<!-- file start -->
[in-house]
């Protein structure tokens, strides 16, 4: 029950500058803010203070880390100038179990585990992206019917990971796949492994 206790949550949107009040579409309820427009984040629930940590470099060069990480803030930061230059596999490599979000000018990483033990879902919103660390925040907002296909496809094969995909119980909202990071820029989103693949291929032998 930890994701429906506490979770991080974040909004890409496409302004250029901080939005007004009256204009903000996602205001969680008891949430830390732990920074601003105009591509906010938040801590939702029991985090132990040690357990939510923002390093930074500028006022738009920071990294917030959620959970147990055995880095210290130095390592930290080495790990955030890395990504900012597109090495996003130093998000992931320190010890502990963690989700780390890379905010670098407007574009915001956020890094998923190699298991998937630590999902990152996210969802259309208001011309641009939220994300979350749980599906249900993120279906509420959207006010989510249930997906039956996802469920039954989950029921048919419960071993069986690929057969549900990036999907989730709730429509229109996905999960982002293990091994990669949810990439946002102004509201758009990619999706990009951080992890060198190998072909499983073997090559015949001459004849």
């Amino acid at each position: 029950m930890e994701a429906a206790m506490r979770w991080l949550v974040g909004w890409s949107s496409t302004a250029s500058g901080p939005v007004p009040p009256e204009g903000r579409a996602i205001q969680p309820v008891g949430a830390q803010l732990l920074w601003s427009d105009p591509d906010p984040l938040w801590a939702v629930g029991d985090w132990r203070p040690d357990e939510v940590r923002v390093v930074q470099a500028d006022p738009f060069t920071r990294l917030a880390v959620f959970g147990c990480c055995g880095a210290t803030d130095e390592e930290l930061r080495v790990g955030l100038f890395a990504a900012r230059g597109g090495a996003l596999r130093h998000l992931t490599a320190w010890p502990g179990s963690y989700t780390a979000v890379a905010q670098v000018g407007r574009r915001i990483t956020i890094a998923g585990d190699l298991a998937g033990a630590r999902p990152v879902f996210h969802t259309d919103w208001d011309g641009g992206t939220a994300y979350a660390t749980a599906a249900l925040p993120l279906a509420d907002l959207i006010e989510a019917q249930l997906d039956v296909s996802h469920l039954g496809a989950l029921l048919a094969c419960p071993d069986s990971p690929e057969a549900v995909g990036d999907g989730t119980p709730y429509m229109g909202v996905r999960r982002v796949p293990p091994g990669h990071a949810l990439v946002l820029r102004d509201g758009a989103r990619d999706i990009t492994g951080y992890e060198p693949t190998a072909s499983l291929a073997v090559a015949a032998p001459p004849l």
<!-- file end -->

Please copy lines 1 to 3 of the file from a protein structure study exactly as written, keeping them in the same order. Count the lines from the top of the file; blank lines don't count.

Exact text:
[in-house]
């Protein structure tokens, strides 16, 4: 029950500058803010203070880390100038179990585990992206019917990971796949492994 206790949550949107009040579409309820427009984040629930940590470099060069990480803030930061230059596999490599979000000018990483033990879902919103660390925040907002296909496809094969995909119980909202990071820029989103693949291929032998 930890994701429906506490979770991080974040909004890409496409302004250029901080939005007004009256204009903000996602205001969680008891949430830390732990920074601003105009591509906010938040801590939702029991985090132990040690357990939510923002390093930074500028006022738009920071990294917030959620959970147990055995880095210290130095390592930290080495790990955030890395990504900012597109090495996003130093998000992931320190010890502990963690989700780390890379905010670098407007574009915001956020890094998923190699298991998937630590999902990152996210969802259309208001011309641009939220994300979350749980599906249900993120279906509420959207006010989510249930997906039956996802469920039954989950029921048919419960071993069986690929057969549900990036999907989730709730429509229109996905999960982002293990091994990669949810990439946002102004509201758009990619999706990009951080992890060198190998072909499983073997090559015949001459004849």
């Amino acid at each position: 029950m930890e994701a429906a206790m506490r979770w991080l949550v974040g909004w890409s949107s496409t302004a250029s500058g901080p939005v007004p009040p009256e204009g903000r579409a996602i205001q969680p309820v008891g949430a830390q803010l732990l920074w601003s427009d105009p591509d906010p984040l938040w801590a939702v629930g029991d985090w132990r203070p040690d357990e939510v940590r923002v390093v930074q470099a500028d006022p738009f060069t920071r990294l917030a880390v959620f959970g147990c990480c055995g880095a210290t803030d130095e390592e930290l930061r080495v790990g955030l100038f890395a990504a900012r230059g597109g090495a996003l596999r130093h998000l992931t490599a320190w010890p502990g179990s963690y989700t780390a979000v890379a905010q670098v000018g407007r574009r915001i990483t956020i890094a998923g585990d190699l298991a998937g033990a630590r999902p990152v879902f996210h969802t259309d919103w208001d011309g641009g992206t939220a994300y979350a660390t749980a599906a249900l925040p993120l279906a509420d907002l959207i006010e989510a019917q249930l997906d039956v296909s996802h469920l039954g496809a989950l029921l048919a094969c419960p071993d069986s990971p690929e057969a549900v995909g990036d999907g989730t119980p709730y429509m229109g909202v996905r999960r982002v796949p293990p091994g990669h990071a949810l990439v946002l820029r102004d509201g758009a989103r990619d999706i990009t492994g951080y992890e060198p693949t190998a072909s499983l291929a073997v090559a015949a032998p001459p004849l």